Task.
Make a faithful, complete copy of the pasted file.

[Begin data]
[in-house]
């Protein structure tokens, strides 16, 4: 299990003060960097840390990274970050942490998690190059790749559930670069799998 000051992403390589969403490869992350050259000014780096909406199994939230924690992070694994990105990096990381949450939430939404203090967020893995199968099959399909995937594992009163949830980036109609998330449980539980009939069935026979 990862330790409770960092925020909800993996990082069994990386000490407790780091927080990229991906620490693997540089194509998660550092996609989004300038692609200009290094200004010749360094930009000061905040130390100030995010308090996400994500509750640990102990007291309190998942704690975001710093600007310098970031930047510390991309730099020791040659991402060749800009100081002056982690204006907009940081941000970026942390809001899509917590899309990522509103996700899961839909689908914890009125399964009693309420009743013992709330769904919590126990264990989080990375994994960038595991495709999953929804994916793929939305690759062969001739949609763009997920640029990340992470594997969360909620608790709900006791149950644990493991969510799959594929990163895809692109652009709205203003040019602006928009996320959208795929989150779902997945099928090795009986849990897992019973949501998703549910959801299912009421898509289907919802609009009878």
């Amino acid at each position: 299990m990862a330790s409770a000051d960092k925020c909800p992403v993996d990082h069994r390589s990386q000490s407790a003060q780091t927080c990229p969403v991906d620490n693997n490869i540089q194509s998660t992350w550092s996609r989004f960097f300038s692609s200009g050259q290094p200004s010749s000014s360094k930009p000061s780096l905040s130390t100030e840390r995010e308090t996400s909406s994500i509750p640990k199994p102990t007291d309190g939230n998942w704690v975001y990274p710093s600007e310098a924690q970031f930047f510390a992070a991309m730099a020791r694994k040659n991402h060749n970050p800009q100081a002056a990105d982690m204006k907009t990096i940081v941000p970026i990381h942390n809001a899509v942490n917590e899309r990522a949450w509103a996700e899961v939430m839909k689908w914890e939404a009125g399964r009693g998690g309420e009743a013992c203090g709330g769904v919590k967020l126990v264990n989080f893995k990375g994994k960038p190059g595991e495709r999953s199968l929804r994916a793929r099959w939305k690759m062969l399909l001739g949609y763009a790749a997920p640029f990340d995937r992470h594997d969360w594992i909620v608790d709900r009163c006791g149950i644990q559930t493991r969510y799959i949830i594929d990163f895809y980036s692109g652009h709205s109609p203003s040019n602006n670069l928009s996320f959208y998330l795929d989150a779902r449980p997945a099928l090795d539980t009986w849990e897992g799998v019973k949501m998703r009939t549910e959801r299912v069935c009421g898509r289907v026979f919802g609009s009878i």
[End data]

[in-house]
């Protein structure tokens, strides 16, 4: 299990003060960097840390990274970050942490998690190059790749559930670069799998 000051992403390589969403490869992350050259000014780096909406199994939230924690992070694994990105990096990381949450939430939404203090967020893995199968099959399909995937594992009163949830980036109609998330449980539980009939069935026979 990862330790409770960092925020909800993996990082069994990386000490407790780091927080990229991906620490693997540089194509998660550092996609989004300038692609200009290094200004010749360094930009000061905040130390100030995010308090996400994500509750640990102990007291309190998942704690975001710093600007310098970031930047510390991309730099020791040659991402060749800009100081002056982690204006907009940081941000970026942390809001899509917590899309990522509103996700899961839909689908914890009125399964009693309420009743013992709330769904919590126990264990989080990375994994960038595991495709999953929804994916793929939305690759062969001739949609763009997920640029990340992470594997969360909620608790709900006791149950644990493991969510799959594929990163895809692109652009709205203003040019602006928009996320959208795929989150779902997945099928090795009986849990897992019973949501998703549910959801299912009421898509289907919802609009009878």
């Amino acid at each position: 299990m990862a330790s409770a000051d960092k925020c909800p992403v993996d990082h069994r390589s990386q000490s407790a003060q780091t927080c990229p969403v991906d620490n693997n490869i540089q194509s998660t992350w550092s996609r989004f960097f300038s692609s200009g050259q290094p200004s010749s000014s360094k930009p000061s780096l905040s130390t100030e840390r995010e308090t996400s909406s994500i509750p640990k199994p102990t007291d309190g939230n998942w704690v975001y990274p710093s600007e310098a924690q970031f930047f510390a992070a991309m730099a020791r694994k040659n991402h060749n970050p800009q100081a002056a990105d982690m204006k907009t990096i940081v941000p970026i990381h942390n809001a899509v942490n917590e899309r990522a949450w509103a996700e899961v939430m839909k689908w914890e939404a009125g399964r009693g998690g309420e009743a013992c203090g709330g769904v919590k967020l126990v264990n989080f893995k990375g994994k960038p190059g595991e495709r999953s199968l929804r994916a793929r099959w939305k690759m062969l399909l001739g949609y763009a790749a997920p640029f990340d995937r992470h594997d969360w594992i909620v608790d709900r009163c006791g149950i644990q559930t493991r969510y799959i949830i594929d990163f895809y980036s692109g652009h709205s109609p203003s040019n602006n670069l928009s996320f959208y998330l795929d989150a779902r449980p997945a099928l090795d539980t009986w849990e897992g799998v019973k949501m998703r009939t549910e959801r299912v069935c009421g898509r289907v026979f919802g609009s009878i």